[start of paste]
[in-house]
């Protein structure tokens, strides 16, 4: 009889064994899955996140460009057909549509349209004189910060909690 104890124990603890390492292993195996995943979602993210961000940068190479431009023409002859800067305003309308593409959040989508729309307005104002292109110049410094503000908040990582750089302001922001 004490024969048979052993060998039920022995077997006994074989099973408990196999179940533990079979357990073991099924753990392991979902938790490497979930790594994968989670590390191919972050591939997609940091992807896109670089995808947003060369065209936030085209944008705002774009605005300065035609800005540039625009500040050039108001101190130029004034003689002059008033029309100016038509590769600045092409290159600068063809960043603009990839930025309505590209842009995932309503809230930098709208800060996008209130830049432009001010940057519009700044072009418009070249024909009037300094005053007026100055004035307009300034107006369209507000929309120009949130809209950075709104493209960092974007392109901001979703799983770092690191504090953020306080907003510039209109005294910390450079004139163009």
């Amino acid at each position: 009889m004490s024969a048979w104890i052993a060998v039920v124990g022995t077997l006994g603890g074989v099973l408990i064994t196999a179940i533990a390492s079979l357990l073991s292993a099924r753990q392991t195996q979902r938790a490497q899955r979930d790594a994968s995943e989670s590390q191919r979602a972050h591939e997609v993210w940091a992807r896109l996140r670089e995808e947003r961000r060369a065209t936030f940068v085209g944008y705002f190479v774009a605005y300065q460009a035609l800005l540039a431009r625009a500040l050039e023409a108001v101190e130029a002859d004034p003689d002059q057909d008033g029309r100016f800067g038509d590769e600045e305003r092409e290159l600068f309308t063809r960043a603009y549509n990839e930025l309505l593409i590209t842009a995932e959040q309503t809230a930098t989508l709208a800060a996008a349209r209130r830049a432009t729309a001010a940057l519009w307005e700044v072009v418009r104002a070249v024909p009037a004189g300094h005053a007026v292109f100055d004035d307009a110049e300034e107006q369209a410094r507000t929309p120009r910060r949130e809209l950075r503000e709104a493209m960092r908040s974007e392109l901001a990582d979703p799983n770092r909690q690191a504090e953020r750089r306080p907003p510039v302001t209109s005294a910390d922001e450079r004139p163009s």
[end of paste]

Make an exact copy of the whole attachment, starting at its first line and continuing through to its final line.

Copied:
[in-house]
């Protein structure tokens, strides 16, 4: 009889064994899955996140460009057909549509349209004189910060909690 104890124990603890390492292993195996995943979602993210961000940068190479431009023409002859800067305003309308593409959040989508729309307005104002292109110049410094503000908040990582750089302001922001 004490024969048979052993060998039920022995077997006994074989099973408990196999179940533990079979357990073991099924753990392991979902938790490497979930790594994968989670590390191919972050591939997609940091992807896109670089995808947003060369065209936030085209944008705002774009605005300065035609800005540039625009500040050039108001101190130029004034003689002059008033029309100016038509590769600045092409290159600068063809960043603009990839930025309505590209842009995932309503809230930098709208800060996008209130830049432009001010940057519009700044072009418009070249024909009037300094005053007026100055004035307009300034107006369209507000929309120009949130809209950075709104493209960092974007392109901001979703799983770092690191504090953020306080907003510039209109005294910390450079004139163009």
């Amino acid at each position: 009889m004490s024969a048979w104890i052993a060998v039920v124990g022995t077997l006994g603890g074989v099973l408990i064994t196999a179940i533990a390492s079979l357990l073991s292993a099924r753990q392991t195996q979902r938790a490497q899955r979930d790594a994968s995943e989670s590390q191919r979602a972050h591939e997609v993210w940091a992807r896109l996140r670089e995808e947003r961000r060369a065209t936030f940068v085209g944008y705002f190479v774009a605005y300065q460009a035609l800005l540039a431009r625009a500040l050039e023409a108001v101190e130029a002859d004034p003689d002059q057909d008033g029309r100016f800067g038509d590769e600045e305003r092409e290159l600068f309308t063809r960043a603009y549509n990839e930025l309505l593409i590209t842009a995932e959040q309503t809230a930098t989508l709208a800060a996008a349209r209130r830049a432009t729309a001010a940057l519009w307005e700044v072009v418009r104002a070249v024909p009037a004189g300094h005053a007026v292109f100055d004035d307009a110049e300034e107006q369209a410094r507000t929309p120009r910060r949130e809209l950075r503000e709104a493209m960092r908040s974007e392109l901001a990582d979703p799983n770092r909690q690191a504090e953020r750089r306080p907003p510039v302001t209109s005294a910390d922001e450079r004139p163009s």